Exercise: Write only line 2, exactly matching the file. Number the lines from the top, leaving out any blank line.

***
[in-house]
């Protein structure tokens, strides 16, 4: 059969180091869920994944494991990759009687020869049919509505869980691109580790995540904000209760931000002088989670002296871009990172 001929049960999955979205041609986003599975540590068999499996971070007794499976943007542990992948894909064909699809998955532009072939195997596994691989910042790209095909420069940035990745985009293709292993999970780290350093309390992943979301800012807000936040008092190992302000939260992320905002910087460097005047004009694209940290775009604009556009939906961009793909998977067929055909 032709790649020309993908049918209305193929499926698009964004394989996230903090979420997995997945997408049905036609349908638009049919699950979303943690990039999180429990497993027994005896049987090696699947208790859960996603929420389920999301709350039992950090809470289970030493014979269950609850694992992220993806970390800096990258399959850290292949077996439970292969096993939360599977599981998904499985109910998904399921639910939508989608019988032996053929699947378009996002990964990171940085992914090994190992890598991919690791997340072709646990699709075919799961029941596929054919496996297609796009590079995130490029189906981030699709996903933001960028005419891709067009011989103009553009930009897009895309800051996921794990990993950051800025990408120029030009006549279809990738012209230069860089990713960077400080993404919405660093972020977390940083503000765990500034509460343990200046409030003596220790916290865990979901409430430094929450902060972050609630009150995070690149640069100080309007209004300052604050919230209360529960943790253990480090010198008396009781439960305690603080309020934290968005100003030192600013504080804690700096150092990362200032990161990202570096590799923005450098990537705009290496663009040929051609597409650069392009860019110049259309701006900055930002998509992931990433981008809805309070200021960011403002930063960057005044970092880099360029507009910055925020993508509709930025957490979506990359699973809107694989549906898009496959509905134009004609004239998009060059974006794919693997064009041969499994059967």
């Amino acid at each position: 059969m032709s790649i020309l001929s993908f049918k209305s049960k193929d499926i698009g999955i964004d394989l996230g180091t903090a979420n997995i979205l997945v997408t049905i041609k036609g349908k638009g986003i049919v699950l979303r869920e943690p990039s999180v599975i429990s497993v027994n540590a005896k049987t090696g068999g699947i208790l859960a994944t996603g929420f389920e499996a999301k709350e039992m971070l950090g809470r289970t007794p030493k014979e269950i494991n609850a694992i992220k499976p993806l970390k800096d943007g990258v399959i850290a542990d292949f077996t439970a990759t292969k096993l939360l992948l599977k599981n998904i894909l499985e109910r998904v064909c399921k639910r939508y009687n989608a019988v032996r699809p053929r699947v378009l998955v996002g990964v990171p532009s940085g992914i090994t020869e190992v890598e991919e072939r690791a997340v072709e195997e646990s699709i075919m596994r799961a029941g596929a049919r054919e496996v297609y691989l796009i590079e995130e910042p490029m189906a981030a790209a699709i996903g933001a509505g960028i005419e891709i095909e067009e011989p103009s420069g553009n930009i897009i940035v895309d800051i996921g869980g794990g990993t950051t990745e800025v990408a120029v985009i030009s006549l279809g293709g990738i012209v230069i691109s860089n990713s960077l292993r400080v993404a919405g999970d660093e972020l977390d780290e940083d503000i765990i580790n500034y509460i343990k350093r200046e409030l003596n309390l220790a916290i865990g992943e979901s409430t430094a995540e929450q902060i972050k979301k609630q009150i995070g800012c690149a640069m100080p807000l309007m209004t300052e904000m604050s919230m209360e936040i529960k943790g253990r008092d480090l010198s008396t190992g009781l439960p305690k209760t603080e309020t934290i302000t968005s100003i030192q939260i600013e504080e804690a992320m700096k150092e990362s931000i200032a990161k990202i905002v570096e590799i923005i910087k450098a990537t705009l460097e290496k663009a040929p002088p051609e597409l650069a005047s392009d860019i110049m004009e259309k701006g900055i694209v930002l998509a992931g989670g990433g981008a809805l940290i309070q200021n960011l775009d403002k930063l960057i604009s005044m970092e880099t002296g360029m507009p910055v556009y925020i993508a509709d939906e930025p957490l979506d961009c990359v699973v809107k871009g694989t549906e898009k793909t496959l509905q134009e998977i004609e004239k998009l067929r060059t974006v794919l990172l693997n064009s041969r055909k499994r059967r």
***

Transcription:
């Protein structure tokens, strides 16, 4: 059969180091869920994944494991990759009687020869049919509505869980691109580790995540904000209760931000002088989670002296871009990172 001929049960999955979205041609986003599975540590068999499996971070007794499976943007542990992948894909064909699809998955532009072939195997596994691989910042790209095909420069940035990745985009293709292993999970780290350093309390992943979301800012807000936040008092190992302000939260992320905002910087460097005047004009694209940290775009604009556009939906961009793909998977067929055909 032709790649020309993908049918209305193929499926698009964004394989996230903090979420997995997945997408049905036609349908638009049919699950979303943690990039999180429990497993027994005896049987090696699947208790859960996603929420389920999301709350039992950090809470289970030493014979269950609850694992992220993806970390800096990258399959850290292949077996439970292969096993939360599977599981998904499985109910998904399921639910939508989608019988032996053929699947378009996002990964990171940085992914090994190992890598991919690791997340072709646990699709075919799961029941596929054919496996297609796009590079995130490029189906981030699709996903933001960028005419891709067009011989103009553009930009897009895309800051996921794990990993950051800025990408120029030009006549279809990738012209230069860089990713960077400080993404919405660093972020977390940083503000765990500034509460343990200046409030003596220790916290865990979901409430430094929450902060972050609630009150995070690149640069100080309007209004300052604050919230209360529960943790253990480090010198008396009781439960305690603080309020934290968005100003030192600013504080804690700096150092990362200032990161990202570096590799923005450098990537705009290496663009040929051609597409650069392009860019110049259309701006900055930002998509992931990433981008809805309070200021960011403002930063960057005044970092880099360029507009910055925020993508509709930025957490979506990359699973809107694989549906898009496959509905134009004609004239998009060059974006794919693997064009041969499994059967």